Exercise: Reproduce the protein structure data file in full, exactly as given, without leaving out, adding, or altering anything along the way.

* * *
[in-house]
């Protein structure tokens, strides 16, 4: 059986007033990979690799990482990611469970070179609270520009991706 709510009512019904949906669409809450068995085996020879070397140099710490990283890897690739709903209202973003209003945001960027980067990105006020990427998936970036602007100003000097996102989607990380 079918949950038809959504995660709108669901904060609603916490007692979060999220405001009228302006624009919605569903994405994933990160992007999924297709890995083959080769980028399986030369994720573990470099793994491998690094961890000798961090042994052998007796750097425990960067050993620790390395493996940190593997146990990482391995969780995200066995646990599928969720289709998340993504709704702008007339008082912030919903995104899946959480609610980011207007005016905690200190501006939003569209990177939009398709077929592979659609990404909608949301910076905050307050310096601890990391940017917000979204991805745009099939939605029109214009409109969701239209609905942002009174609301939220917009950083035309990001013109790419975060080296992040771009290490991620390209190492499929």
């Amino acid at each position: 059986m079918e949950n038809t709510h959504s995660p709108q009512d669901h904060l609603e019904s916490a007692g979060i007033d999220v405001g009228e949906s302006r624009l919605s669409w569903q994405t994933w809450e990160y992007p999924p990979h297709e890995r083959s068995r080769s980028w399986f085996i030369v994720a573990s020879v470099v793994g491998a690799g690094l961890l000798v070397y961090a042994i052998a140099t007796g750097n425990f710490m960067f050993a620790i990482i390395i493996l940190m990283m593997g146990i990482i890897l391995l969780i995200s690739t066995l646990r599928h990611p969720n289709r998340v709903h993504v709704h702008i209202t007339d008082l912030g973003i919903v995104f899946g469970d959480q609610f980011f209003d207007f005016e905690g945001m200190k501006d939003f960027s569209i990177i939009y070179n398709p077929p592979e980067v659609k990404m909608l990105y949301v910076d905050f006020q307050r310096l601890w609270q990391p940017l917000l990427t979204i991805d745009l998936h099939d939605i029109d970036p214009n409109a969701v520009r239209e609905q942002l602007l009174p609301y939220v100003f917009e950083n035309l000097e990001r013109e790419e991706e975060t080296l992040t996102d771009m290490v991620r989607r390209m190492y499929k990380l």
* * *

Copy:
[in-house]
């Protein structure tokens, strides 16, 4: 059986007033990979690799990482990611469970070179609270520009991706 709510009512019904949906669409809450068995085996020879070397140099710490990283890897690739709903209202973003209003945001960027980067990105006020990427998936970036602007100003000097996102989607990380 079918949950038809959504995660709108669901904060609603916490007692979060999220405001009228302006624009919605569903994405994933990160992007999924297709890995083959080769980028399986030369994720573990470099793994491998690094961890000798961090042994052998007796750097425990960067050993620790390395493996940190593997146990990482391995969780995200066995646990599928969720289709998340993504709704702008007339008082912030919903995104899946959480609610980011207007005016905690200190501006939003569209990177939009398709077929592979659609990404909608949301910076905050307050310096601890990391940017917000979204991805745009099939939605029109214009409109969701239209609905942002009174609301939220917009950083035309990001013109790419975060080296992040771009290490991620390209190492499929």
């Amino acid at each position: 059986m079918e949950n038809t709510h959504s995660p709108q009512d669901h904060l609603e019904s916490a007692g979060i007033d999220v405001g009228e949906s302006r624009l919605s669409w569903q994405t994933w809450e990160y992007p999924p990979h297709e890995r083959s068995r080769s980028w399986f085996i030369v994720a573990s020879v470099v793994g491998a690799g690094l961890l000798v070397y961090a042994i052998a140099t007796g750097n425990f710490m960067f050993a620790i990482i390395i493996l940190m990283m593997g146990i990482i890897l391995l969780i995200s690739t066995l646990r599928h990611p969720n289709r998340v709903h993504v709704h702008i209202t007339d008082l912030g973003i919903v995104f899946g469970d959480q609610f980011f209003d207007f005016e905690g945001m200190k501006d939003f960027s569209i990177i939009y070179n398709p077929p592979e980067v659609k990404m909608l990105y949301v910076d905050f006020q307050r310096l601890w609270q990391p940017l917000l990427t979204i991805d745009l998936h099939d939605i029109d970036p214009n409109a969701v520009r239209e609905q942002l602007l009174p609301y939220v100003f917009e950083n035309l000097e990001r013109e790419e991706e975060t080296l992040t996102d771009m290490v991620r989607r390209m190492y499929k990380l």